Tonight’s episode of LOST was wonderful. We learned how Daniel Faraday, in 1996, was working on an experiment that would allow the consciousness of a living thing (in practice, a rat named Eloise) to be “unstuck” in time. He meets Desmond, after his future self tells him to go find him at the Department of Physics at Queens College in Oxford. We later learn that Desmond will be Daniel’s “constant” in both times if something goes wrong, just as he advises Desmond to find his own.
If LOST has been well planned from the beginning, we need to go back through Desmond’s flashes and piece together his story. He was dishonorably discharged from the military – presumably because of his time-travel episodes that kept getting him into trouble? He doesn’t call Penny, but he sees her at least once or twice before the boat race.
By this time, Penny’s father knows about the Black Rock, from the journal of someone on board which had been owned by Tovard Hanso, and then auctioned for a remarkable sum of money. Who were the other bidders? Did Widmore already know about the island somehow by this point? At what point does Penny know that Desmond’s consciousness has become unstuck in time? Presumably Desmond himself will give Penny the frequency of the Looking Glass station in this method, perhaps even tell her about the island, tell her to have researchers look for a large burst of electromagnetism, and give her the frequency to contact the boat (where someone else will warn George Minkowski, in charge of communications, not to answer). George too, we learn, has come unstuck in time.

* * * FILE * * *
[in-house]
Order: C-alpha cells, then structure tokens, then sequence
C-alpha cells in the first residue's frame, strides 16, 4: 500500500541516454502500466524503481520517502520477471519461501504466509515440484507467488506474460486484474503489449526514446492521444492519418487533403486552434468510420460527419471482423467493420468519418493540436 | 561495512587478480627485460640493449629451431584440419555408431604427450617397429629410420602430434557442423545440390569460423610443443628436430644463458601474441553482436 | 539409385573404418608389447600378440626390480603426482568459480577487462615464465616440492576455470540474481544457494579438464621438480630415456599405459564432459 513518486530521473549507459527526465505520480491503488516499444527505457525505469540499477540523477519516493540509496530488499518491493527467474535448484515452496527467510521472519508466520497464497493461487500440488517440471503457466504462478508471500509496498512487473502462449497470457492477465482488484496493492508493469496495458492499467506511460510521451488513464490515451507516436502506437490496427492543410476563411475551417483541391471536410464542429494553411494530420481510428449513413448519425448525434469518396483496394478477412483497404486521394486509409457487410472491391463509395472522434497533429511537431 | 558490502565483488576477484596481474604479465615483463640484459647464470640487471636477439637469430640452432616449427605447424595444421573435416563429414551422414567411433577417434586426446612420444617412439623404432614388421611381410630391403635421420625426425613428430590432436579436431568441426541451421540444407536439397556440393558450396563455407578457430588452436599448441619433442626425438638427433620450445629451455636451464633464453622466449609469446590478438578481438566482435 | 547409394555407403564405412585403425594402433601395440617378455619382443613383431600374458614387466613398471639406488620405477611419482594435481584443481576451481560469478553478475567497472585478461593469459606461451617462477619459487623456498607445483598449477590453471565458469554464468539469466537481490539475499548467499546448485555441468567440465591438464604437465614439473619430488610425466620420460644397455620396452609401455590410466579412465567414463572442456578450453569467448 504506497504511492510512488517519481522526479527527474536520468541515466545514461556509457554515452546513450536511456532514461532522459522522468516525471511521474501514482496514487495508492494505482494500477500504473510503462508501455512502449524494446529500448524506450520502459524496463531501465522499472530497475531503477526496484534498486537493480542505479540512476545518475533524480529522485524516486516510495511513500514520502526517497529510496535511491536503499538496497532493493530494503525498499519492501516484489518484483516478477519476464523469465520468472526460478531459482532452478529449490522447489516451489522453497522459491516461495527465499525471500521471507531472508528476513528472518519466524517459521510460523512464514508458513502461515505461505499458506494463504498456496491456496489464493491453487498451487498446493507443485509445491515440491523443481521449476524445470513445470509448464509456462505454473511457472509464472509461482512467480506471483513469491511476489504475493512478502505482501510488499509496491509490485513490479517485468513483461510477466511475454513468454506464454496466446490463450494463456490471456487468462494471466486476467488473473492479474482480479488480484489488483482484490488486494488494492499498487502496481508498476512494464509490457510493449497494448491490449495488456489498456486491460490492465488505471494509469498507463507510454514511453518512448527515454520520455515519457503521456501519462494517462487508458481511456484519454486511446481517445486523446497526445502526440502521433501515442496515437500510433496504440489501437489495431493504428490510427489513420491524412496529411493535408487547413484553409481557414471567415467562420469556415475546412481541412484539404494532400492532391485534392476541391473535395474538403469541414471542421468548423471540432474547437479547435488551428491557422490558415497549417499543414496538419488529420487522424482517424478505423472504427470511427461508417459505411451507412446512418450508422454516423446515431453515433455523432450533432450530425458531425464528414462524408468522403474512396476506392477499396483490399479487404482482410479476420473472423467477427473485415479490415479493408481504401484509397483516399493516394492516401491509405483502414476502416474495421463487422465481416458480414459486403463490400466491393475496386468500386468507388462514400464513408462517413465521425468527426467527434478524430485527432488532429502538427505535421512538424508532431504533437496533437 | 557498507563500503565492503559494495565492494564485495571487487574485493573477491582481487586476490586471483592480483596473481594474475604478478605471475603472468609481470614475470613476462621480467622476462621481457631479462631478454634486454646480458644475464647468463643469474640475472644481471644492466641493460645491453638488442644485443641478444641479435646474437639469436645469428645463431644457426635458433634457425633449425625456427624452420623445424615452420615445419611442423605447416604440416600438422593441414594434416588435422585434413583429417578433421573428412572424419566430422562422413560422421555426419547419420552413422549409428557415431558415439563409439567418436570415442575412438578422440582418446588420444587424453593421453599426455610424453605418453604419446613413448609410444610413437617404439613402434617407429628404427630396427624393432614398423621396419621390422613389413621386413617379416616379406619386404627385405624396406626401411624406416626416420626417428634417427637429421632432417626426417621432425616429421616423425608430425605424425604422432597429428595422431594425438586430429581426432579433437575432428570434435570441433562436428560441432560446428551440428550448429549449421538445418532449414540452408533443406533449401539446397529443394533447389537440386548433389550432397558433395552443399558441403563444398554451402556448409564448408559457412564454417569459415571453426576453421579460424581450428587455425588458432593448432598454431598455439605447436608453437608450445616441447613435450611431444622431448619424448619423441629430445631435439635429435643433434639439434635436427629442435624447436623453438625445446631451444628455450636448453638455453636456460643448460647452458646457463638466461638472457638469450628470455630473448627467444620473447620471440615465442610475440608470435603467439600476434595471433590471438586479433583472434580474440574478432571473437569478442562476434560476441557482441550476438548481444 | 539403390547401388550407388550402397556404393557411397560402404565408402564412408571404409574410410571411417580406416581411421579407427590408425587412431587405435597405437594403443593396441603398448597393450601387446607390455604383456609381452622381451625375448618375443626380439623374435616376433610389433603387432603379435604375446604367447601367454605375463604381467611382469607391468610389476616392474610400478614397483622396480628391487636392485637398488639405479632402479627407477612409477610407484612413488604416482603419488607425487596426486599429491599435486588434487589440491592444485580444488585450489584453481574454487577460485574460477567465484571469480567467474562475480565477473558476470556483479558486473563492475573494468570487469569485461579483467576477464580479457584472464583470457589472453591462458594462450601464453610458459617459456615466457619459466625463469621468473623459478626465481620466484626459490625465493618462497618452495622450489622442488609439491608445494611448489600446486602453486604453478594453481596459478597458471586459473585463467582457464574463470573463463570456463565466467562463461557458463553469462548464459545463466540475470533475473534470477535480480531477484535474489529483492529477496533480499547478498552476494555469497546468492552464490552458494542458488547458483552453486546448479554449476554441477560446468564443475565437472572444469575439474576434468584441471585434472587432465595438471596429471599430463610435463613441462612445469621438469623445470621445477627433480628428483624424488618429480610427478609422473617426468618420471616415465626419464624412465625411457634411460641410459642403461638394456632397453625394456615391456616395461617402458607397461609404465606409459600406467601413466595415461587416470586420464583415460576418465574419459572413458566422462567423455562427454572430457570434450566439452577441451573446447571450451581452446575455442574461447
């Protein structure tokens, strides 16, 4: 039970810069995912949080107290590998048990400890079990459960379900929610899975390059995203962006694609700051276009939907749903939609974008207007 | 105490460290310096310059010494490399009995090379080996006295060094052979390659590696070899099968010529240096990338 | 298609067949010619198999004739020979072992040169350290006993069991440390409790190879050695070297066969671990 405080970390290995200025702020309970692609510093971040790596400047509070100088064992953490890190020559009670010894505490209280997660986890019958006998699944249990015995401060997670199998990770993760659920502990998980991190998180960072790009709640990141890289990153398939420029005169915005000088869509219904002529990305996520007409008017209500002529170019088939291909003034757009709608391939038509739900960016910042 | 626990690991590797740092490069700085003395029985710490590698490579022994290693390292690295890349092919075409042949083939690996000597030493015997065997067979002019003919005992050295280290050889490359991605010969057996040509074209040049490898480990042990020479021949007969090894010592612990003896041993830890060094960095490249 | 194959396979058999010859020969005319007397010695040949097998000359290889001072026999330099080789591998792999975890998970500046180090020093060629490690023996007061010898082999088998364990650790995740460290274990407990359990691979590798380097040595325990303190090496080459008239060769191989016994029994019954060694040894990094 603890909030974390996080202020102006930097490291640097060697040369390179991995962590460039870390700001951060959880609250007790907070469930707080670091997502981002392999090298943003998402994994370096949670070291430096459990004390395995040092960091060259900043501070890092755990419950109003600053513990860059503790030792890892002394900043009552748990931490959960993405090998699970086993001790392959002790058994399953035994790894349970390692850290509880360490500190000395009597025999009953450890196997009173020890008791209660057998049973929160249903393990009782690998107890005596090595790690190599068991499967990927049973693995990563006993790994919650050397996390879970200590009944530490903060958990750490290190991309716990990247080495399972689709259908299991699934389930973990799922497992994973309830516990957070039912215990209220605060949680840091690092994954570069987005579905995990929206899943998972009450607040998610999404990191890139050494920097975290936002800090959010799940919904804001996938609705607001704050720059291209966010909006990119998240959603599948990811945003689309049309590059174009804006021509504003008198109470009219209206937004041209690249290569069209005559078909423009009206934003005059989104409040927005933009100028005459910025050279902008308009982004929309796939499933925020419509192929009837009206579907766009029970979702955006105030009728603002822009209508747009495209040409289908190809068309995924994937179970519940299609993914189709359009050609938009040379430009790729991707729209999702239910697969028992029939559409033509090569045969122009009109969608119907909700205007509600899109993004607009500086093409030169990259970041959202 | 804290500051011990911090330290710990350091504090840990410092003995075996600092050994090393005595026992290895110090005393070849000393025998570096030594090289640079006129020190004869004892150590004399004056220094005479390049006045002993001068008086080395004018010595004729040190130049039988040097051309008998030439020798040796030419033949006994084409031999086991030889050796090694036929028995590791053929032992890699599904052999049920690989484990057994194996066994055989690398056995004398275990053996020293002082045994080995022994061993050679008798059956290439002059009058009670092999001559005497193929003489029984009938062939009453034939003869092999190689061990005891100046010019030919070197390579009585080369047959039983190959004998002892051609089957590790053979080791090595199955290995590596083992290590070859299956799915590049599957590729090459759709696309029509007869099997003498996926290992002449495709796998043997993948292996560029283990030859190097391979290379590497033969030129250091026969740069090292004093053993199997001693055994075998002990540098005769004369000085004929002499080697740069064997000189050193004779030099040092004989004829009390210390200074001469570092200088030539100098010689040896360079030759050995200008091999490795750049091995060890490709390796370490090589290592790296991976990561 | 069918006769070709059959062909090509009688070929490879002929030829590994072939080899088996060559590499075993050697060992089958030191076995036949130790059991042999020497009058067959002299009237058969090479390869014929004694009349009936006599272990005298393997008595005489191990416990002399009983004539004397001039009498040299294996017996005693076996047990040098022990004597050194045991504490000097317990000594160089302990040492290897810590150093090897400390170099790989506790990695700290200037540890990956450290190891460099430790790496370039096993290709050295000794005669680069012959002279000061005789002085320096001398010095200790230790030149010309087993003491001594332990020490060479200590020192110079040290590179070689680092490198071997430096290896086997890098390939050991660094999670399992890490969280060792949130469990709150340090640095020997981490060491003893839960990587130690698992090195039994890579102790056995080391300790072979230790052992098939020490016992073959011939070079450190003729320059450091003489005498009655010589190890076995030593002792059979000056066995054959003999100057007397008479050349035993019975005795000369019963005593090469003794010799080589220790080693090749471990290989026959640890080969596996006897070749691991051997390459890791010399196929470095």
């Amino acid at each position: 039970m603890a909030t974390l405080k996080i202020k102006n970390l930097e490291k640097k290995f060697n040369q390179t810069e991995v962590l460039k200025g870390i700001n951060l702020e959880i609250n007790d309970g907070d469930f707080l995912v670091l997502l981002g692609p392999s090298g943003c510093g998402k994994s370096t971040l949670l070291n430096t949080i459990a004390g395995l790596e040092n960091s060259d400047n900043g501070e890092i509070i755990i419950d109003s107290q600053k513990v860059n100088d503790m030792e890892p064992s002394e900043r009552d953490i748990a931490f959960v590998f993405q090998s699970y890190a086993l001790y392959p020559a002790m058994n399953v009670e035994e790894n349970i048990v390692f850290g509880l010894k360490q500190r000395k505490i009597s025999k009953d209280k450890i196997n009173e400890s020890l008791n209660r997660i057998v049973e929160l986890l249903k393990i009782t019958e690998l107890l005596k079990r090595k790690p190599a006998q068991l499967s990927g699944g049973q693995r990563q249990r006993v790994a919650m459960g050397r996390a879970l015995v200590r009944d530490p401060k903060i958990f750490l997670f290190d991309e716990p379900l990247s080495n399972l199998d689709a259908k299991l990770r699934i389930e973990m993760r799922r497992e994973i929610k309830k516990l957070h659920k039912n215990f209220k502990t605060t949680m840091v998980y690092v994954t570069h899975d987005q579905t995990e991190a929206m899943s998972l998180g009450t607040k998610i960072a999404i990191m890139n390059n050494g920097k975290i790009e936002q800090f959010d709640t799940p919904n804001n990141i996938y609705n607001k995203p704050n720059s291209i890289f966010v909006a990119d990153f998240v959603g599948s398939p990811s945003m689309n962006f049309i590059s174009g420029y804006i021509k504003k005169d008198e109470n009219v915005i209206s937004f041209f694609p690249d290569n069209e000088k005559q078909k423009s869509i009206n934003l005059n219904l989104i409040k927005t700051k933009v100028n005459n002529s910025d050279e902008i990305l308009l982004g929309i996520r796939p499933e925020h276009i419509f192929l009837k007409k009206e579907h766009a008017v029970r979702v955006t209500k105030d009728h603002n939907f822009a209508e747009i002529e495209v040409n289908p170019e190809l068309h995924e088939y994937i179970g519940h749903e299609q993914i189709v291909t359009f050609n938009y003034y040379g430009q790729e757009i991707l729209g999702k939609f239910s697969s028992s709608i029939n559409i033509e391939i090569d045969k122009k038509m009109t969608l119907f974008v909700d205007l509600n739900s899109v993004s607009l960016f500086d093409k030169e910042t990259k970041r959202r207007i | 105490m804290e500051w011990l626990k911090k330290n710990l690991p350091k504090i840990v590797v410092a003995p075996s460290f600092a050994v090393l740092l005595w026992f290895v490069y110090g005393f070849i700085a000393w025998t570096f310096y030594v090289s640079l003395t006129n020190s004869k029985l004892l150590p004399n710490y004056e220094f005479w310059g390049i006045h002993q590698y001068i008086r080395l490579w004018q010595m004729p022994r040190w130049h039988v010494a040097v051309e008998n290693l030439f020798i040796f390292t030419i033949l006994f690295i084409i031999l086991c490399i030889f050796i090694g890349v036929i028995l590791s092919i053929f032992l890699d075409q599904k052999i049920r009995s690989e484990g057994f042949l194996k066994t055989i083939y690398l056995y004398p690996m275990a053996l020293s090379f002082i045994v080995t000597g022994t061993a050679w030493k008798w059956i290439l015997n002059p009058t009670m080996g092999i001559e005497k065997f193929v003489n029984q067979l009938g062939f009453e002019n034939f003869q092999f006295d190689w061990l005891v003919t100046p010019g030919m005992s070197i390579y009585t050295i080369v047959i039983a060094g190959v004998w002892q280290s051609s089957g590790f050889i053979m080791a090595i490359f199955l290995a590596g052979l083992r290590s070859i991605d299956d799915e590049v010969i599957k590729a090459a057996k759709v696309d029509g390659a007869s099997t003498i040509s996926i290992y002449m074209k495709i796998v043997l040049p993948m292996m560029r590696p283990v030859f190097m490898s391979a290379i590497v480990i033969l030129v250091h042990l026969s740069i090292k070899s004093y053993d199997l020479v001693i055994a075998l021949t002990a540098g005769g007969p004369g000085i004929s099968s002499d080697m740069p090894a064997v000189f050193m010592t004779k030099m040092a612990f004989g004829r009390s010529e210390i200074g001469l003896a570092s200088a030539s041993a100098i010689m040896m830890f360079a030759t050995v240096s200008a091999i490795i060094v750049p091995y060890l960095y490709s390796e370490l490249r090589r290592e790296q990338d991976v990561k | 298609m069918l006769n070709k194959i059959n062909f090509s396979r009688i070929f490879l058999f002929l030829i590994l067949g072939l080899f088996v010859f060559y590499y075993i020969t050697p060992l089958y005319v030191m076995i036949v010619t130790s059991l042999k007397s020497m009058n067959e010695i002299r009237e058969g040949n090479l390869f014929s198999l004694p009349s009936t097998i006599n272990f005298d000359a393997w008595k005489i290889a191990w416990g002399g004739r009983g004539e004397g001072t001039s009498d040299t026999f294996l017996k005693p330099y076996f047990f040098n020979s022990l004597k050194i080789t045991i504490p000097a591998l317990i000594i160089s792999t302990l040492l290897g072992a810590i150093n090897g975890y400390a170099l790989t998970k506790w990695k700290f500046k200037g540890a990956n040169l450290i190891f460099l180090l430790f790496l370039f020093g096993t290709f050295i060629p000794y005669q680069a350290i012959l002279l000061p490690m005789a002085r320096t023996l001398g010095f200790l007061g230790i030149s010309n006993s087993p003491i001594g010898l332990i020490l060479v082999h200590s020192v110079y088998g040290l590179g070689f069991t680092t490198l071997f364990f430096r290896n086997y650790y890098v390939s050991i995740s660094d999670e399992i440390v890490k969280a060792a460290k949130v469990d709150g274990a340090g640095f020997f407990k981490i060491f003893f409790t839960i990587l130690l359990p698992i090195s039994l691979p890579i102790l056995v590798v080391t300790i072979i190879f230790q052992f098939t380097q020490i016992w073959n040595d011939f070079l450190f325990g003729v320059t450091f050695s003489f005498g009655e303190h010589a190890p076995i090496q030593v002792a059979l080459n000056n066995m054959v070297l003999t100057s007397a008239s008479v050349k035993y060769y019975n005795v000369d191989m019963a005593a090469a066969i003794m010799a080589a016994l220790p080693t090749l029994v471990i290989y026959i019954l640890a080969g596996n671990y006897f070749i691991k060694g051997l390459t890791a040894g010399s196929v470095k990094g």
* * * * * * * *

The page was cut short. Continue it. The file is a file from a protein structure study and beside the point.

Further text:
The symbolism of the episode is powerful. We all feel unstuck in time and space, and we all need an anchor, a constant. Our constant can be a person – indeed, it is hard to see how anything could anchor us in the way the love of another human being can. Perhaps this also clues us in to one of the biggest mysteries of the island. It is a source of magnetism, and it seems that the soul or consciousness of those who have died are prone to reappear there – and that those who die there may appear elsewhere as well. Jack’s father, Charlie, Ben’s mother: that which can become unstuck by the power of the island and move about in time (and space?) presumably can move about in this way even when the body is gone. And so the show will presumably explore not only time travel but immortality. Indeed, it has begun to do so already.
Finally, I’ll just mention that Penny’s number in London is 7946-0893. Given the importance of numbers on LOST, I’d be surprised if there is no deeper meaning to them, and to Daniel’s frequencies.